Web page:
Methylisothiazolinone (MI) and methylchloroisothiazolinone (MCI) must be declared on cosmetics labels when present in the formulation.
(Note that small products may not carry a list of ingredients. In this case, the ingredients must by law be made available at the point of sale – if in store, ask an assistant, and if online, email customer services.)
EU cosmetics labelling laws treats ‘leave on’ products (such as face creams) differently to ‘rinse/wash off’ products (such as shower gels).
The legalities and processes are complicated, and are under constant under review.
On 16th April 2016, the MI / MCI blend was banned from leave-on products in the European Union.
On 12th February 2017, MI was banned from leave-on products in the European Union.
Both MI and the MI / MCI blend are permitted in rinse off products, and this is likely to remain the case in future. That said, permitted levels are being reduced in 2018.
Removal of the preservatives in leave-on products may help to reduce the number of people becoming sensitised to MI, but will not help those individuals already sensitive to MI, who will have to continue to read ingredients labels carefully.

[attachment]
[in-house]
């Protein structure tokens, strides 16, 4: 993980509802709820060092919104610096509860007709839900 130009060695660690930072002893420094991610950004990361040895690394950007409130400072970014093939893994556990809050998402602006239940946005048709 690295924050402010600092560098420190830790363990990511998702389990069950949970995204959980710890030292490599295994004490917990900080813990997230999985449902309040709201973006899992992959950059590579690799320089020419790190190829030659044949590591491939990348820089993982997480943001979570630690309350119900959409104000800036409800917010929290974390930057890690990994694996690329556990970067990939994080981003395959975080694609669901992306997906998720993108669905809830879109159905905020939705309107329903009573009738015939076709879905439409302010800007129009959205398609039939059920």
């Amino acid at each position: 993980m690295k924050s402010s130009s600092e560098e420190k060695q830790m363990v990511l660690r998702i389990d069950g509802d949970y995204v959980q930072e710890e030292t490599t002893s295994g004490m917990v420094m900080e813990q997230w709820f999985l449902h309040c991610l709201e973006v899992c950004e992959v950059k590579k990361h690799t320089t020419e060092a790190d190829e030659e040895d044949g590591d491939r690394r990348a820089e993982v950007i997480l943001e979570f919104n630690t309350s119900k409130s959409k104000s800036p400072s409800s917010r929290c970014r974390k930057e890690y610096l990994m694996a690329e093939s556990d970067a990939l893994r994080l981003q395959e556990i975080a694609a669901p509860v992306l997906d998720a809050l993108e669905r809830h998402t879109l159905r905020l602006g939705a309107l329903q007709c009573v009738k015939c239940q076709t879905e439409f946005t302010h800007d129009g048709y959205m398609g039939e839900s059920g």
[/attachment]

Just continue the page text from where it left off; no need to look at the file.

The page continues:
Similarly, the presence of MI or MCI (or other isothiazolinones, permitted for use in household products, such as benzisothiazolinone) must be declared in the ingredients list of any household cleaners or cleaning products.
These are usually easier to spot, because full ingredient declaration for other components (eg surfactants, soaps) need not be given, and are usually named as these ‘types’. Consequently, ingredient lists are typically far shorter than in cosmetics.
For posts concerning legislation, click here.
For MI-and-MCI-free cosmetic brands, click here, or use the drop-down menu above for cosmetic types.
For isothiazolinone-free household detergents, click here, or use the drop-down menu above for household product types.